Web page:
Given some of the reactions to an item I wrote yesterday about Barney Frank's objections to Rick Warren giving the invocation at the inauguration, let me state for the record that I lean libertarian on marriage. On the one hand, I don't like courts substituting their judgment for legislatures or the will of the people. But in the long run, I think it might be better for government to recognize that marriage is a religious or spiritual institution, and confine its role to enforcing agreements between partners.
That said, I can't help but chuckle at the way the MSM is twisting itself into knots over the Rick Warren issue. The latest, most entertaining episode occured on this evening's 1600 Pennsylvania Avenue, on MSNBC. David Shuster discovered that, contrary to his presumption, civil rights pioneer Rev. Joseph Lowery, also on the inaugural program, does not support gay marriage!
Shuster did his best to pick a fight between the two pastors. But not only did the Rev. Lowery refuse to go down that path, Shuster discovered, presumably to his dismay, that Lowery joins with Warren in seeing marriage as the union between a man and a woman.
SHUSTER: You've spent your entire career crusading for civil rights for all Americans. In 2000, you gave a speech at the general convention of the United Methodist Church in defense of gay clergy. Recently you said to Southern Voice: "I'm strongly opposed to propositions or amendments that put into law any discrimination against citizens because of sexual orientation." So again, isn't it incumbent upon you to take a position now given that you have spoken out before?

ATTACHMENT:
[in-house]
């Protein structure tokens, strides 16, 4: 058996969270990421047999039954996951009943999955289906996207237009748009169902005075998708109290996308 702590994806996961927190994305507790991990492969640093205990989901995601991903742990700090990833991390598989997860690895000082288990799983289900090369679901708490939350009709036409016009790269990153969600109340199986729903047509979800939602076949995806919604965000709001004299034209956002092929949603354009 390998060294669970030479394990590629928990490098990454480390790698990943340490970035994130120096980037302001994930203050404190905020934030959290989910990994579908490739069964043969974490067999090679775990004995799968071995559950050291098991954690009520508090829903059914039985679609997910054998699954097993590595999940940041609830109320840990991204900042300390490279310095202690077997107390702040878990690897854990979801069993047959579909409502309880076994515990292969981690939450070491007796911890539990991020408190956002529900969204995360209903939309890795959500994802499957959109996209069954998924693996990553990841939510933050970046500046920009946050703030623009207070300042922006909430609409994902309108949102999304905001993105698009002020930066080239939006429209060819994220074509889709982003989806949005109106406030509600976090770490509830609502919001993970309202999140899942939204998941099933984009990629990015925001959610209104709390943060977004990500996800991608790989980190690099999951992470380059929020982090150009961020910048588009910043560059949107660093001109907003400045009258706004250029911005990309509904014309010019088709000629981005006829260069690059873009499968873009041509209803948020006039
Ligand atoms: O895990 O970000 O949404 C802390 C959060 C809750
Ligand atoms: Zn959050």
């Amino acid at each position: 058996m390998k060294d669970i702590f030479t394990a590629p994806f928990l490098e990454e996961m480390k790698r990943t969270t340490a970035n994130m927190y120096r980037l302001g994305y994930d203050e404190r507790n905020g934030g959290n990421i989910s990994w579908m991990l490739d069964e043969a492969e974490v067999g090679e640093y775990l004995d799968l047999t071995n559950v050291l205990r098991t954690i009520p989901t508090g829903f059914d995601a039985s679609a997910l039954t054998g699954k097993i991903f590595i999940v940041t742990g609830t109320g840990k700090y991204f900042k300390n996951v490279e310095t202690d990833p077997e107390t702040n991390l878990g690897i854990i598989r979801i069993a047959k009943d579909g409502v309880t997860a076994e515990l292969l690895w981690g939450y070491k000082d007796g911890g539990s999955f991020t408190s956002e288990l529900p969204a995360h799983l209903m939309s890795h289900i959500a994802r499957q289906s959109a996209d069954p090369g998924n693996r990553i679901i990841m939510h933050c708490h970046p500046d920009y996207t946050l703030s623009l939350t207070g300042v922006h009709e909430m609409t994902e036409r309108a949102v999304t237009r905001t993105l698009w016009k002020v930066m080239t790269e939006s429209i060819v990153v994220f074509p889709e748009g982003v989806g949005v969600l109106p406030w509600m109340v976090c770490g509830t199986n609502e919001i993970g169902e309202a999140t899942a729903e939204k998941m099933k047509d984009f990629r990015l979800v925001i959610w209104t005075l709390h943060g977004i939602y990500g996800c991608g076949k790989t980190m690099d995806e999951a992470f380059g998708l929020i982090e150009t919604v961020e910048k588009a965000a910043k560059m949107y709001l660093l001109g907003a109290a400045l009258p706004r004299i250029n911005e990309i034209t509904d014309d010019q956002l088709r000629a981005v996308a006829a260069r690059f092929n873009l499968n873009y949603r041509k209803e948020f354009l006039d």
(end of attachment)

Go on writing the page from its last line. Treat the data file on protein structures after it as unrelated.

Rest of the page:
JOSEPH LOWERY: No. That's not my job at this instance. I differ with the young pastor who's going to give the [invocation]. I differ with him sharply on his position on this issue. I don't think we ought to put into law any discriminatory action against people because of race, or ethnicity or sexual orientation. I oppose that. But that doesn't stop me from being on a program with him.
SHUSTER: Fair enough. But is it incumbent upon you then, at that program, or at least elsewhere, to make those sharp differences clear? To say, you know what: I took a very different view on Proposition 8. I support gay marriage. Others do not, but it's important that my voice be heard.
LOWERY: Well, I've never said I support gay marriage. I support gay rights and I support civil unions. Like a whole lot of people, I have some difficulty with the term gay marriage. Because deep in my heart, deeply rooted in my heart and mind, marriage is associated with man and woman. So I have a little cultural shock with that. But I certainly support civil unions, and that gay partners ought to have all the rights that any other citizens have in this country.